That said, the fights do fundamentally change even if the themes and tone don’t. With the arrival of Raditz, martial arts more or less gets thrown out the window. Though to be fair, the over-focus on flight makes that difficult. Looking back on the early series, quite a few fights were straight-up martial arts bouts with Ki only serving as dressing. Most of these fights are some of the best in the franchise to boot.
10 Yamcha Versus Jackie Chun
The first time audiences get to see Jackie Chun in action ends up being a rather poor moment for Yamcha, at least on a surface level. Despite training for almost an entire year, Yamcha doesn’t even land a single hit on Jackie Chun, getting rung out of the arena rather effortlessly. At the same time, it proves how formidable Roshi really is.
It’s also one of the most grounded fights in the series. Yamcha doesn’t use any tricks to try to hit Jackie Chun, just martial arts. On that note, Jackie Chun doesn’t do anything too fancy other than dodging well either. It’s a great little moment to properly usher in the 21st Tenkaichi Budokai.
9 Kuririn Versus Jackie Chun
Yamcha may have fared poorly in his fight against Jackie Chun, but Kuririn enters his semi-final match a student on the Turtle Hermit himself. Interestingly, it’s this fight that first establishes the fact that the characters are moving around at lightning-fast speeds. Despite this, however, the action is down to earth and rooted in martial arts.
Kuririn and Jackie Chun even show off some of their moves to the audience in a demonstration, and both of their abilities are completely grounded. The only key difference between them and real martial artists is the fact that the former are so impossibly fast.
8 Goku Versus Jackie Chun
The finale of the 21st Tenkaichi Budokai is as memorable and iconic as any other arc ending battle in the franchise, more so in many respects. This is a full-on martial artist battle taking place at sunset. Sure, Goku turns into a giant monkey and the Kamehameha gets thrown around a bit, but it really is the most grounded final fight in Dragon Ball.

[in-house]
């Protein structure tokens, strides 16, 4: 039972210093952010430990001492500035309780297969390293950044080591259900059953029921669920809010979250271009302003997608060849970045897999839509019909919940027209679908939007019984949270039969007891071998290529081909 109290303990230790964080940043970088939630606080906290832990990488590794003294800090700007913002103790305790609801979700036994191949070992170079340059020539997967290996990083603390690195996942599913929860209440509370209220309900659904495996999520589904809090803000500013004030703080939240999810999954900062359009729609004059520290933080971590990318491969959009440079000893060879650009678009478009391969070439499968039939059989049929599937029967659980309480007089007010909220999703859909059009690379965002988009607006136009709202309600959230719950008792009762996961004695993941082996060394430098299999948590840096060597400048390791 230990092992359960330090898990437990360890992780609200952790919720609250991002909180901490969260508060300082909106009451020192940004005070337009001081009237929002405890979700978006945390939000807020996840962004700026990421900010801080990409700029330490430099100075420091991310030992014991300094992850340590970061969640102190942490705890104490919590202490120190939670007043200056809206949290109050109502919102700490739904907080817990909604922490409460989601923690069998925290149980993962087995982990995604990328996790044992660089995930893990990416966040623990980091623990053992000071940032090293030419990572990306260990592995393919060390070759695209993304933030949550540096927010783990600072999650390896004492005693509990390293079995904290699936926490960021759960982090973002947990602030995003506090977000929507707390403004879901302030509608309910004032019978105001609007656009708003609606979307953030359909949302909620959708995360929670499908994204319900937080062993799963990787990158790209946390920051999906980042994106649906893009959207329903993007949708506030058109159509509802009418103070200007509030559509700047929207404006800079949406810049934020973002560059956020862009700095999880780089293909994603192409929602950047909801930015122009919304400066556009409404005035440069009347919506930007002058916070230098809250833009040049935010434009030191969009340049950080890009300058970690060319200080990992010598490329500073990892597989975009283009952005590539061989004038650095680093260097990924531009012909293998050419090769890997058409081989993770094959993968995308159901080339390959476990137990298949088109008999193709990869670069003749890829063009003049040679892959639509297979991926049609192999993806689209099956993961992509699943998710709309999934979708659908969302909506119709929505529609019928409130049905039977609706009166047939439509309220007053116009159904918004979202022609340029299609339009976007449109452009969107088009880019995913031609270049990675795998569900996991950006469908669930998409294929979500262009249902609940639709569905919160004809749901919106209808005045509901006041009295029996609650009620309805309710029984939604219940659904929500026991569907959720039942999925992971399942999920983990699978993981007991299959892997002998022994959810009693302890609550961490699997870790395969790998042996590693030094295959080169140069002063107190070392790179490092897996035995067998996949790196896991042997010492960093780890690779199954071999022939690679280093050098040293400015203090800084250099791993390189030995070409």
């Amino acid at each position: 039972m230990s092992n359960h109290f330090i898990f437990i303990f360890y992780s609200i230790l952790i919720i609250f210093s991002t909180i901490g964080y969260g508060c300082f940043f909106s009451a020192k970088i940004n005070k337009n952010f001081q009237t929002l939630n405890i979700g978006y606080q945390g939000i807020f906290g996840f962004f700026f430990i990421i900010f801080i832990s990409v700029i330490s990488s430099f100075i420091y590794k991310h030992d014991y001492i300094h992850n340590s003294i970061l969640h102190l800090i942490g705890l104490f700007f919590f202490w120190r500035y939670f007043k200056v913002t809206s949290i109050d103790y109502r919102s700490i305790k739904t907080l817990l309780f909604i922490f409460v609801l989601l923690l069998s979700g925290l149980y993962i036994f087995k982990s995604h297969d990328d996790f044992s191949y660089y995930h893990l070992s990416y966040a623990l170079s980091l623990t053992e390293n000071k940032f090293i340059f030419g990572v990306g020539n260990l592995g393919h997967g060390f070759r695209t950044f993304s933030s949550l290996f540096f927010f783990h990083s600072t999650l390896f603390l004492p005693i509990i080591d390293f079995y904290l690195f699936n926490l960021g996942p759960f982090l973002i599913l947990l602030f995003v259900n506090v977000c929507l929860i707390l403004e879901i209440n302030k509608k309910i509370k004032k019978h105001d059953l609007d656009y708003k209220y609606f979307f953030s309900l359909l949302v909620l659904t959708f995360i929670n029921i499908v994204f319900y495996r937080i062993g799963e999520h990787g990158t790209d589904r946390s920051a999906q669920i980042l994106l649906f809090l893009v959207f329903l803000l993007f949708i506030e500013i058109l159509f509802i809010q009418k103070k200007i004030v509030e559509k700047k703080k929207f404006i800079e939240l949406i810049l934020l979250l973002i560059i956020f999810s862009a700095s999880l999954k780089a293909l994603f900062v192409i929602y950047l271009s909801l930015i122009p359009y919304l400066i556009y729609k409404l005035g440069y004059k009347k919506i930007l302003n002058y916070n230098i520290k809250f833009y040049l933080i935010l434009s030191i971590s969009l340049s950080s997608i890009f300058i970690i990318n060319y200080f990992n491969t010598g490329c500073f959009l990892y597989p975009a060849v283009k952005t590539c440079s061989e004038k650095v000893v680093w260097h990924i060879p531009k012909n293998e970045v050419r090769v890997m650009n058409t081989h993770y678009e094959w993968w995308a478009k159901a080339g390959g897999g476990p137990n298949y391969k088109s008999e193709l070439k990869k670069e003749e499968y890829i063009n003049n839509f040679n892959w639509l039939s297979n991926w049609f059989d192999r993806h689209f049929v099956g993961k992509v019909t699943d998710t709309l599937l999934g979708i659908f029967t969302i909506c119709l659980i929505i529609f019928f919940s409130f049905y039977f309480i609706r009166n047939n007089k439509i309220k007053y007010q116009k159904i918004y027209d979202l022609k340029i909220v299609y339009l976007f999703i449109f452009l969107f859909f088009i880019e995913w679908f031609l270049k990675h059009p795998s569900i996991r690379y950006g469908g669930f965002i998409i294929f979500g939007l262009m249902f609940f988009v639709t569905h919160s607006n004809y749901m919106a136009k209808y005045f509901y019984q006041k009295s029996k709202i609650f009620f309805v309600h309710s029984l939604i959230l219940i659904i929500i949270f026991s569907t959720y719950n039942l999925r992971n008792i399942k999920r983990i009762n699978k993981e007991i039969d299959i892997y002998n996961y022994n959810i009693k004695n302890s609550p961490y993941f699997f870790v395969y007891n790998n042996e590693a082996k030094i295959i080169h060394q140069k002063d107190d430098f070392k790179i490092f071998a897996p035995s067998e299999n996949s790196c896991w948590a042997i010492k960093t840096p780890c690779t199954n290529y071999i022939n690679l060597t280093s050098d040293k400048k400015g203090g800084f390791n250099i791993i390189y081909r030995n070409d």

The fact that Jackie Chun wins by outsmarting Goku and not through sheer force of will is a particularly inspired touch, bringing the fight to a realistic end. It only makes sense that Goku would lose to the martial artist with years upon years of experience and practice.
7 Goku Versus Tao Pai Pai
Considering Goku defeats Tao Pai Pai by kicking a grenade into him fifty feet in the air, it’s hard to see this fight as grounded. That said, the only reason Goku wins is because of martial arts. Which is the same reason he loses their first match as well. This is a battle about Goku recognizing his flaws as a martial artist and overcoming this.
How does he do this? By training with Korin, of course. Goku learns the importance of paying attention, of thinking ahead. He learns to temper his body by training in a higher altitude. Of all of Goku’s training sessions, Korin’s is the one most rooted in reality. It leads to a battle that inherently focuses on martial arts.
6 Goku Versus Grandpa Gohan
Goku’s fight with Grandpa Gohan during the Baba exhibition is rather short, but its length allows it to remain incredibly grounded from start to finish. While it may not be the best fight that focuses on martial arts, it may be the battle that best represents martial arts. As a fight, it really is just a straight-up sparring match.